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Family walking near the Missouri headwaters.

About State Parks

Montana has 55 State Parks where you can enjoy camping, hiking, fishing, swimming, boating and more while discovering some of the greatest natural and cultural treasures on earth.

Our Mission

Our Mission is to preserve and protect our state’s cultural, natural, and recreational heritage for the benefit of our families, communities, and local economies. Our objectives are to provide excellent land stewardship, public safety, and service through recreation, innovation, and education. Our goals are to provide an extraordinary experience for our visitors and to keep our state park system strong now and for generations to come.

Our History

The development of the state parks system in Montana was characteristic of many western states responding to the nationwide call for parks that began in the 1920s.

Advocates of state parks in Montana took early direction from the National Park Service and the National Conference on State Parks, which began in 1921. The beginnings and development of the Montana State Park system trace no straight easy routes. In its first years, it had only a director and possibilities.

Today we are a thriving 54 state park system with sites on Flathead Lake and sites significant to Montana history and statehood, to parks rich in Native-American culture and heritage.

  • 1936 - The State Land Board accepts a land donation from the Northern Pacific Railroad and passes a resolution establishing Morrison Cave (also referred to as Lewis and Clark Caverns) establishing Montana's first state park.

  • 1939 - Legislature establishes a State Park System and Commission.

  • 1941 - Lone Pine becomes a state park.

  • 1953 - State parks program transferred to the State Highway Commission. State Parks Commission abolished.

  • 1953 - Makoshika becomes a state park and today remains the largest park in our 54 state park system.

  • 1954 - Bannack becomes a state park.

  • 1960 - Smith River becomes a state park.

  • 1961 - Chief Plenty Coups State Park established.

  • 1965 - State Parks are transferred to the Fish and Game Commission.

  • 1969 - State Parks administer camping fees.

  • 1970 - Cooney becomes a state park.

  • 1979 - Department name change from "Fish and Game" to "Fish, Wildlife and Parks."

  • 1987 - Legislature ends general fund allocations to the Parks Division.

  • 1989 - Vehicle entrance fee established.

  • 1994 - State Parks division’s programs for the public were showing success beyond expectations. 26 parks were hosting annual special events, volunteers were plentiful, and the division was benefiting from public support.

  • 2001 - Travelers' Rest becomes a state park.This park is steeped in Native-American and Lewis & Clark history.

  • 2004 - Annual Vehicle Registration fee established, eliminating entrance fee for residents.

  • 2010 - Economic Impact Survey shows that Montana State Parks had nearly 2 million visitors that year, generating $289 million dollars for local economies with visitors spending money in tourism industry related areas such as grocery stores, gas stations, restaurants, hotels, retail, and more. This created the demand for 1,600 tourism industry related jobs in Montana.

  • 2013 - Legislature establishes the Montana State Parks & Recreation Board.

  • 2014 - Montana State Parks celebrates its 75th anniversary.

Our Funding

Since 2004, when Montanans register their vehicles, this support is the largest source of funding for Montana's 55 State Parks.

  • This support means no daily entrance fees for residents when you visit our State Parks.

  • Your support helps our parks with maintenance and operations.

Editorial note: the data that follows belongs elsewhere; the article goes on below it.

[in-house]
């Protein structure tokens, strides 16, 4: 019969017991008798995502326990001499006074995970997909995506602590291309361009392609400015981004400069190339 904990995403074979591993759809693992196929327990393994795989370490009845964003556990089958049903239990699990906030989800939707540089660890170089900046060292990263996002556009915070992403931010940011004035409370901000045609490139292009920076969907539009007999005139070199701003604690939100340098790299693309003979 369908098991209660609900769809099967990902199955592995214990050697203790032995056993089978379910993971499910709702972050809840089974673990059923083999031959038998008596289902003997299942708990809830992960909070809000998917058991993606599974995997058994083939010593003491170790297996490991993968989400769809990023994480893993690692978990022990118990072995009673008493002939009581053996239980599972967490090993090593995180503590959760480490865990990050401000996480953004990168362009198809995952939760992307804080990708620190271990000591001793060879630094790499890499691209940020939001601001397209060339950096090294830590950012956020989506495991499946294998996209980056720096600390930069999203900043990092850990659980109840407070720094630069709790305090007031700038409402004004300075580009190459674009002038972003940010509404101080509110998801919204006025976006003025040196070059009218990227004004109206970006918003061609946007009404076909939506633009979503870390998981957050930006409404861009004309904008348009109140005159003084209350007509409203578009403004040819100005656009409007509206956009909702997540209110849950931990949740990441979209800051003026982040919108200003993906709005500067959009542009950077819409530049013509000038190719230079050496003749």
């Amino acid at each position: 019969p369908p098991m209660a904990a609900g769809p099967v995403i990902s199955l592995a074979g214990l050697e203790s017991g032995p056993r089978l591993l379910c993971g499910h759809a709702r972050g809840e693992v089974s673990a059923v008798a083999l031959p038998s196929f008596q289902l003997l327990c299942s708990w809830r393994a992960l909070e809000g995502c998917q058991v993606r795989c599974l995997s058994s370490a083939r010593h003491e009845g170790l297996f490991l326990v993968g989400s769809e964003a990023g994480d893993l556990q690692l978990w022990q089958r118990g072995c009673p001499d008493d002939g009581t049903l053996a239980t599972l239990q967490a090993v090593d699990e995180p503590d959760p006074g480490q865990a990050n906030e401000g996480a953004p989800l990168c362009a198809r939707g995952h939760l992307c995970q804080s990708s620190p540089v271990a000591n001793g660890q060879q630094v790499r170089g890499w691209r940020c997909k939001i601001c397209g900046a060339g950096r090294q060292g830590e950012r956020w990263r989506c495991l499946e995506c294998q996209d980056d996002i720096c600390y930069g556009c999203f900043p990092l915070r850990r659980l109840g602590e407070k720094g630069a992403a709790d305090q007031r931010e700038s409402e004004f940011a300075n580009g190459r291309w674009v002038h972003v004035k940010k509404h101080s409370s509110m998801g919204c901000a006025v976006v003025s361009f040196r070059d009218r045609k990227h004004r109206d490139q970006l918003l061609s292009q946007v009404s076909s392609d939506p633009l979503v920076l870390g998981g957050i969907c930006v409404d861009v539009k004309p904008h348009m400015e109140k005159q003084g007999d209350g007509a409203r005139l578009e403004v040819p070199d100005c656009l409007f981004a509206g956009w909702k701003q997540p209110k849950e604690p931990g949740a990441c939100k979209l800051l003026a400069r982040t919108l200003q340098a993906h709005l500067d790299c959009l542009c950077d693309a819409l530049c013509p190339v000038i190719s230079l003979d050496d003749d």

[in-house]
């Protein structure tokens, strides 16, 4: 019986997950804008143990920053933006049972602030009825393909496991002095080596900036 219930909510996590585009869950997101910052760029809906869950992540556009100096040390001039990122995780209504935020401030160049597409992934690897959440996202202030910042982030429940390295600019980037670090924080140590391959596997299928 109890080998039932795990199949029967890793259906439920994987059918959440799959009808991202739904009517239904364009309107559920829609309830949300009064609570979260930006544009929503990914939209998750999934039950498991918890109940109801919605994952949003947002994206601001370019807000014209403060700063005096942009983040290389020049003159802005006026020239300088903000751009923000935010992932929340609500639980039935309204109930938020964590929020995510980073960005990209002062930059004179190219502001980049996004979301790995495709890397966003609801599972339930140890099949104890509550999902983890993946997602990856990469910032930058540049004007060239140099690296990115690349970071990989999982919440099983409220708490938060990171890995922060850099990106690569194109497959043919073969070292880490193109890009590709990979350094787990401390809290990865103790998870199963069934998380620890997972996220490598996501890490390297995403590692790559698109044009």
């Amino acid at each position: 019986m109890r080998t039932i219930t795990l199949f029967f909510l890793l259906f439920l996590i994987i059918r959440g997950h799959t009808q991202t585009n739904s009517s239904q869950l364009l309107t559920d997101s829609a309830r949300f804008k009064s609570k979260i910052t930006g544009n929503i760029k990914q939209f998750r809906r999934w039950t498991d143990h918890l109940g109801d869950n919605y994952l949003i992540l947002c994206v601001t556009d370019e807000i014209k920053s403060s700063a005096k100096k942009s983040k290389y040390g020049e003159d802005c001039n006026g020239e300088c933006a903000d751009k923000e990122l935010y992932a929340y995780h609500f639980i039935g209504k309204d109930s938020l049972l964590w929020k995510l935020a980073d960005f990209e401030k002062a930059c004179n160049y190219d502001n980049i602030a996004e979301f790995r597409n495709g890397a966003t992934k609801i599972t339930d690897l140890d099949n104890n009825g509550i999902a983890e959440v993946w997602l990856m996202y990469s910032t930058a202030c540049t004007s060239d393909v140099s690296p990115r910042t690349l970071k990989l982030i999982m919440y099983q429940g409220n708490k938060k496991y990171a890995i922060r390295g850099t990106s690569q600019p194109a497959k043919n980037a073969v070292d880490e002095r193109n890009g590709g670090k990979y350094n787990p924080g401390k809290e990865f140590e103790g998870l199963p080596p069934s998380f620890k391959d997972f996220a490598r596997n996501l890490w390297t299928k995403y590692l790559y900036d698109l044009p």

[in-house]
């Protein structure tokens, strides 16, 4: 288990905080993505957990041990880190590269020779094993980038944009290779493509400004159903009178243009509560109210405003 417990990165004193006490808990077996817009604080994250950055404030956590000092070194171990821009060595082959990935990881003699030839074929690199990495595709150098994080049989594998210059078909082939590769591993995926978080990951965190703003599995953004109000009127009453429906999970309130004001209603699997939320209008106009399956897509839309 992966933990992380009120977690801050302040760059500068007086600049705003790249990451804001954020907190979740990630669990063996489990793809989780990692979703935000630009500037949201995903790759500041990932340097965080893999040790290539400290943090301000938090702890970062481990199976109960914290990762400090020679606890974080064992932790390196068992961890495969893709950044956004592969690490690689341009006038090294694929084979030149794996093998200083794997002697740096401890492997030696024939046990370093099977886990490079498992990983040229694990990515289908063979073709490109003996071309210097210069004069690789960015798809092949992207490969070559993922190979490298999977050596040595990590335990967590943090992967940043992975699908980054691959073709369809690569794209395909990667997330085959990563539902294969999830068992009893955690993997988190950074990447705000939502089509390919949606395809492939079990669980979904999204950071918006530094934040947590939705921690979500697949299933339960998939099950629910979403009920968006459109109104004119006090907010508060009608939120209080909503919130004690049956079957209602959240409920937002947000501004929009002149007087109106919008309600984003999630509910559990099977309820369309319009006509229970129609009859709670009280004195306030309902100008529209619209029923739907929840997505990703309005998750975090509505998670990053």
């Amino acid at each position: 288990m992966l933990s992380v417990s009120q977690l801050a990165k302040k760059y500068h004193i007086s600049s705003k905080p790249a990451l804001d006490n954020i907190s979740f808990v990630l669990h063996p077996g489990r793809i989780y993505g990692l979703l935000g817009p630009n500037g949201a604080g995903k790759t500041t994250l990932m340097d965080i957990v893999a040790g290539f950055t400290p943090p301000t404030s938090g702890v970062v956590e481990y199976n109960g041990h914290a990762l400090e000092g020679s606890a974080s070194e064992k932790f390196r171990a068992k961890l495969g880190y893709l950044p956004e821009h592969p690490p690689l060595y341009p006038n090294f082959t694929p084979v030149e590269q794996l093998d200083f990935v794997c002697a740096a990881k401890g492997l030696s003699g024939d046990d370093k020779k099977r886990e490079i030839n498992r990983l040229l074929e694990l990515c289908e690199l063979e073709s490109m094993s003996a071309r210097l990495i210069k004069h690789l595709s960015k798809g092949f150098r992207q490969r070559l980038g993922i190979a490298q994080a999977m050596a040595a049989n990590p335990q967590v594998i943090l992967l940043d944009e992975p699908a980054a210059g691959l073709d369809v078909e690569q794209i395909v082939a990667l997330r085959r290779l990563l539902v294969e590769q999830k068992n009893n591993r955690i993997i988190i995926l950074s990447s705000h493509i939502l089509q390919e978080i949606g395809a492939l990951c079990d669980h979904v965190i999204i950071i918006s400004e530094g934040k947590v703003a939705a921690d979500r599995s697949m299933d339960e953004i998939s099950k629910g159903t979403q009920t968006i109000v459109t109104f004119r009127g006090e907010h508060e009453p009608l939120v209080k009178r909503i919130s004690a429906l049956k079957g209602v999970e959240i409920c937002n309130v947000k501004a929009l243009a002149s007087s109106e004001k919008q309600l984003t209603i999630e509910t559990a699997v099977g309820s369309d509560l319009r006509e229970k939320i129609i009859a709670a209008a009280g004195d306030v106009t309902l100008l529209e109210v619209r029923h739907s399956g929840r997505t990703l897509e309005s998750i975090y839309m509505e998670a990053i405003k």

For just $9, it costs less than one movie ticket or a couple of fancy cups of coffee to have fun, make memories, and support Montana's natural, cultural, and recreation heritage now and for generations to come.

Where does the $9 vehicle registration fee go?

Funds are used for maintenance and operational costs at these state-owned facilities and for trail grants:

  • $6.74   Montana's 55 State Parks

  • $0.50   Montana's 336 Fishing Access Sites

  • $0.39   Virginia City and Nevada City Heritage Sites

  • $1.37   Community Recreation Trail Grants

What about visitors who are not residents of Montana?

Since nonresidents do not contribute to Montana's park system through the vehicle registration fee, they pay a $8 daily entrance fee per vehicle at a Montana State Park.

Out-of-state visitors can purchase a Nonresident Entrance Pass, which allows for an unlimited number of visits and discounted camping rates at one low price of $50.

Purchase a Nonresident Entrance Pass online at the FWP License Service.

How are Montana State Parks funded?

Classification and Investment Strategy Policy

The Montana State Parks Classification and Investment Strategy Policy guides strategic investment of resources into the park system.

The policy supports the Montana State Parks Strategic Plan, adopted in 2015, and addresses key recommendations from the 2018 Parks Division Legislative Audit and the governor-appointed Parks In Focus (PIF) Commission. The audit identified a need for regularly ranking and reviewing resources for investment in capital projects, maintenance, and state park operations. Similarly, the PIF Commission recommended revision of the existing classification policy to help Parks strengthen its investment strategy and focus on fostering critical partnerships for the state park system.

The Classification and Investment Strategy satisfies both recommendations by providing the Parks Division with a framework for the investment of human and fiscal resources across the park system in alignment with visitor needs and expectations while resolving significant major maintenance and capital improvement issues that represent public health and safety risks.

Montana State Parks and Recreation Board

The Montana State Parks & Recreation Board is a citizen-led board appointed by the governor that consists of five members, one member from each district in the state. 

Contact Information

Reservation Questions

Reserve America
Phone:1 (855) 922-6768

General Information

Montana State Parks Headquarters
Montana Fish, Wildlife & Parks
1420 East Sixth Avenue
P.O. Box 200701
Helena, MT 59620-0701
Phone:(406) 444-3750
Fax:(406) 444-4952

Media Contact
Patrick Doyle
Marketing and Communications Manager
Montana State Parks
1420 East Sixth Avenue
P.O. Box 200701
Helena, MT 59620-0701
Office:(406) 444-3818
Cell:(406) 422-9809